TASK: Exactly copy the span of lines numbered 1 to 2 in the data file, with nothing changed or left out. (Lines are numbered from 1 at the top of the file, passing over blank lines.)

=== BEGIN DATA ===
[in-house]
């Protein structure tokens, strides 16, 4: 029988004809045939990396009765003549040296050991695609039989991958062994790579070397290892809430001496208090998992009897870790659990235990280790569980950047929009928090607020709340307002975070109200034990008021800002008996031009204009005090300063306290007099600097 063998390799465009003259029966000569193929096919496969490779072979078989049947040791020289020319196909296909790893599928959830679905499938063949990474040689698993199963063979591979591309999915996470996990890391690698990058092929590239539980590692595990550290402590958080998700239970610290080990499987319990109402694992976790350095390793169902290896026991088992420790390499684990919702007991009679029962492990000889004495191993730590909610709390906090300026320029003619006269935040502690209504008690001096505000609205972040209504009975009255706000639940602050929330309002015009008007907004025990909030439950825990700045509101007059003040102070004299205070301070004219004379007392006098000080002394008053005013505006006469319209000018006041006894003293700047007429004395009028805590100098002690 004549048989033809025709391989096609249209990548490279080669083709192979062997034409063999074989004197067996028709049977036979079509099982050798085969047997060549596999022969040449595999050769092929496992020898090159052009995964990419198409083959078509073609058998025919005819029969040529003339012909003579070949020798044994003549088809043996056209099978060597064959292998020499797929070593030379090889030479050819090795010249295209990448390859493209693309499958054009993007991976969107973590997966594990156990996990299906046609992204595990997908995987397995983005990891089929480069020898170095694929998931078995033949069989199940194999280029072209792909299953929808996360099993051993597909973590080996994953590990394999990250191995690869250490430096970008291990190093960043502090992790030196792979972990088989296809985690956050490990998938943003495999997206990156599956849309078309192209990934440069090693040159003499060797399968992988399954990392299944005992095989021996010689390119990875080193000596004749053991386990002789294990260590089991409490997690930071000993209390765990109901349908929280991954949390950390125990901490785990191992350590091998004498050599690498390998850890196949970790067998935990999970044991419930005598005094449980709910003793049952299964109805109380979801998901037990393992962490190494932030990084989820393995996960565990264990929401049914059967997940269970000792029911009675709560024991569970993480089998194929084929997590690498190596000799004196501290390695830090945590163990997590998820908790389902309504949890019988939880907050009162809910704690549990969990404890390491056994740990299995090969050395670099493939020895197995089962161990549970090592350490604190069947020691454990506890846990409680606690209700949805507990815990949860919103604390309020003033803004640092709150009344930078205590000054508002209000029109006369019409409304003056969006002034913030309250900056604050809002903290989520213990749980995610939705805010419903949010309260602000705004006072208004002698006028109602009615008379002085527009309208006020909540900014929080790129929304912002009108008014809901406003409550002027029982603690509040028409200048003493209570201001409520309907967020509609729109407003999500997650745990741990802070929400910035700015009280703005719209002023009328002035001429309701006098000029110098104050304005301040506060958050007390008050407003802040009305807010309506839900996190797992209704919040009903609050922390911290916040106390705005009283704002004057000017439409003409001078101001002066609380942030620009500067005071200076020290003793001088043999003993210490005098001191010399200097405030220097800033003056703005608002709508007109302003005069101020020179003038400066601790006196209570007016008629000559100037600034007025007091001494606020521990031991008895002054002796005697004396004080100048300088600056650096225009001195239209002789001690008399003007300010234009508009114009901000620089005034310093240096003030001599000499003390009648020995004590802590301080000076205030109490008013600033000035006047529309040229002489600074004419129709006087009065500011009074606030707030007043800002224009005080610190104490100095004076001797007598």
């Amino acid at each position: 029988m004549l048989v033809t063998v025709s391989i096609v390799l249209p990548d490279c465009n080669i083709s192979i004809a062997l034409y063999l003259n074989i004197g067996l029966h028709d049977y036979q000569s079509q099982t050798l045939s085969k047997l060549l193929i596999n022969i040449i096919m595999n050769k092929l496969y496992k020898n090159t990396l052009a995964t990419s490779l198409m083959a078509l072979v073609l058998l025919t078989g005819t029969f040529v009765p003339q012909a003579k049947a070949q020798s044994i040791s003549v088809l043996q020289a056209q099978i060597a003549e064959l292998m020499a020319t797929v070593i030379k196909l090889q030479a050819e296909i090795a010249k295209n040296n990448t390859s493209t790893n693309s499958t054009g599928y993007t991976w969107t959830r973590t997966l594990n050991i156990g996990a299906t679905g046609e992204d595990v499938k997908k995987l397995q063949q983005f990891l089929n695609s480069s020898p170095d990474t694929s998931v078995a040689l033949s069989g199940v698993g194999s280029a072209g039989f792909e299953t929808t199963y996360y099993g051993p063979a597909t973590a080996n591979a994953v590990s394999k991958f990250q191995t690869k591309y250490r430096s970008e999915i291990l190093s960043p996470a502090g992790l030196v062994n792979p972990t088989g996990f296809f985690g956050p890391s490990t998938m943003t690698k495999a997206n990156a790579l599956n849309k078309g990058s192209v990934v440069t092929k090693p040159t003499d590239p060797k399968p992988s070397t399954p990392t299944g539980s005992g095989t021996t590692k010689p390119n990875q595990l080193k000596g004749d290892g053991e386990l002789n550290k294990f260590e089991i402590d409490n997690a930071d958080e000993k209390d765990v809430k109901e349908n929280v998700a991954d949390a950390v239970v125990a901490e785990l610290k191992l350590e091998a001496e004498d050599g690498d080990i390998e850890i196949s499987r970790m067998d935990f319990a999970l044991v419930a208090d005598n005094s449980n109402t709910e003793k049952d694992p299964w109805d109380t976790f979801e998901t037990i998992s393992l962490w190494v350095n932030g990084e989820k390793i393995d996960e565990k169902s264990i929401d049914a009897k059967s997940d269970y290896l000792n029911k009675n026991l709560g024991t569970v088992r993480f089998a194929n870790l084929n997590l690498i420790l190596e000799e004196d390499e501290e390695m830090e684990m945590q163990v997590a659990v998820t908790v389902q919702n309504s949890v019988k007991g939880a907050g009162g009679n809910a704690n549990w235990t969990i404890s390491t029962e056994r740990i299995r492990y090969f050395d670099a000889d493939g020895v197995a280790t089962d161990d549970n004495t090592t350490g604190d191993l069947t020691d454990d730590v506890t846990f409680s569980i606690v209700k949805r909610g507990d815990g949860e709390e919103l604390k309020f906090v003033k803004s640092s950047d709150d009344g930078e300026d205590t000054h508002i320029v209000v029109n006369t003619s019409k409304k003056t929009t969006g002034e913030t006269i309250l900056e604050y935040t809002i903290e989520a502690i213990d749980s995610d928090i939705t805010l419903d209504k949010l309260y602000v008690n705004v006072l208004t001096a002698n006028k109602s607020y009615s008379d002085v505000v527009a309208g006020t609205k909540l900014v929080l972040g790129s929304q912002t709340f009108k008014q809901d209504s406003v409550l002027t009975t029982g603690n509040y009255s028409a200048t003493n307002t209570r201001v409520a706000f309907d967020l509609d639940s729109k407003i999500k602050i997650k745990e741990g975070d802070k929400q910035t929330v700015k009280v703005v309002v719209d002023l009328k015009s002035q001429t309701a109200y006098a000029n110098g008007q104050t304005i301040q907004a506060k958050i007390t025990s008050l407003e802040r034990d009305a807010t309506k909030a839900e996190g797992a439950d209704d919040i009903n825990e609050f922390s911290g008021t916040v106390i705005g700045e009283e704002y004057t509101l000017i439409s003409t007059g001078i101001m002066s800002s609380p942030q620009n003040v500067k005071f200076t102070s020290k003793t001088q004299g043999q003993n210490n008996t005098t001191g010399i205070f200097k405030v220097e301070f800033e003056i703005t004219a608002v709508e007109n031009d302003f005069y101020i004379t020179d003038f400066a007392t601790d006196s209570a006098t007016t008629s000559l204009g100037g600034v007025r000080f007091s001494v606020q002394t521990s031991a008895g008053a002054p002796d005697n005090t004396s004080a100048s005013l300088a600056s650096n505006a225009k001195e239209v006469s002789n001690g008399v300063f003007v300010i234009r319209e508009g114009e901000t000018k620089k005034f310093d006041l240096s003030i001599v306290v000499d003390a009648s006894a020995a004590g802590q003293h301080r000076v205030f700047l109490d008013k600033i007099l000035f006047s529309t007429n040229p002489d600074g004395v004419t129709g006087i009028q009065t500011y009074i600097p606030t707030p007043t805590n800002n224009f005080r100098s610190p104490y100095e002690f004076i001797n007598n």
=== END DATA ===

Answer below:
[in-house]
């Protein structure tokens, strides 16, 4: 029988004809045939990396009765003549040296050991695609039989991958062994790579070397290892809430001496208090998992009897870790659990235990280790569980950047929009928090607020709340307002975070109200034990008021800002008996031009204009005090300063306290007099600097 063998390799465009003259029966000569193929096919496969490779072979078989049947040791020289020319196909296909790893599928959830679905499938063949990474040689698993199963063979591979591309999915996470996990890391690698990058092929590239539980590692595990550290402590958080998700239970610290080990499987319990109402694992976790350095390793169902290896026991088992420790390499684990919702007991009679029962492990000889004495191993730590909610709390906090300026320029003619006269935040502690209504008690001096505000609205972040209504009975009255706000639940602050929330309002015009008007907004025990909030439950825990700045509101007059003040102070004299205070301070004219004379007392006098000080002394008053005013505006006469319209000018006041006894003293700047007429004395009028805590100098002690 004549048989033809025709391989096609249209990548490279080669083709192979062997034409063999074989004197067996028709049977036979079509099982050798085969047997060549596999022969040449595999050769092929496992020898090159052009995964990419198409083959078509073609058998025919005819029969040529003339012909003579070949020798044994003549088809043996056209099978060597064959292998020499797929070593030379090889030479050819090795010249295209990448390859493209693309499958054009993007991976969107973590997966594990156990996990299906046609992204595990997908995987397995983005990891089929480069020898170095694929998931078995033949069989199940194999280029072209792909299953929808996360099993051993597909973590080996994953590990394999990250191995690869250490430096970008291990190093960043502090992790030196792979972990088989296809985690956050490990998938943003495999997206990156599956849309078309192209990934440069090693040159003499060797399968992988399954990392299944005992095989021996010689390119990875080193000596004749053991386990002789294990260590089991409490997690930071000993209390765990109901349908929280991954949390950390125990901490785990191992350590091998004498050599690498390998850890196949970790067998935990999970044991419930005598005094449980709910003793049952299964109805109380979801998901037990393992962490190494932030990084989820393995996960565990264990929401049914059967997940269970000792029911009675709560024991569970993480089998194929084929997590690498190596000799004196501290390695830090945590163990997590998820908790389902309504949890019988939880907050009162809910704690549990969990404890390491056994740990299995090969050395670099493939020895197995089962161990549970090592350490604190069947020691454990506890846990409680606690209700949805507990815990949860919103604390309020003033803004640092709150009344930078205590000054508002209000029109006369019409409304003056969006002034913030309250900056604050809002903290989520213990749980995610939705805010419903949010309260602000705004006072208004002698006028109602009615008379002085527009309208006020909540900014929080790129929304912002009108008014809901406003409550002027029982603690509040028409200048003493209570201001409520309907967020509609729109407003999500997650745990741990802070929400910035700015009280703005719209002023009328002035001429309701006098000029110098104050304005301040506060958050007390008050407003802040009305807010309506839900996190797992209704919040009903609050922390911290916040106390705005009283704002004057000017439409003409001078101001002066609380942030620009500067005071200076020290003793001088043999003993210490005098001191010399200097405030220097800033003056703005608002709508007109302003005069101020020179003038400066601790006196209570007016008629000559100037600034007025007091001494606020521990031991008895002054002796005697004396004080100048300088600056650096225009001195239209002789001690008399003007300010234009508009114009901000620089005034310093240096003030001599000499003390009648020995004590802590301080000076205030109490008013600033000035006047529309040229002489600074004419129709006087009065500011009074606030707030007043800002224009005080610190104490100095004076001797007598």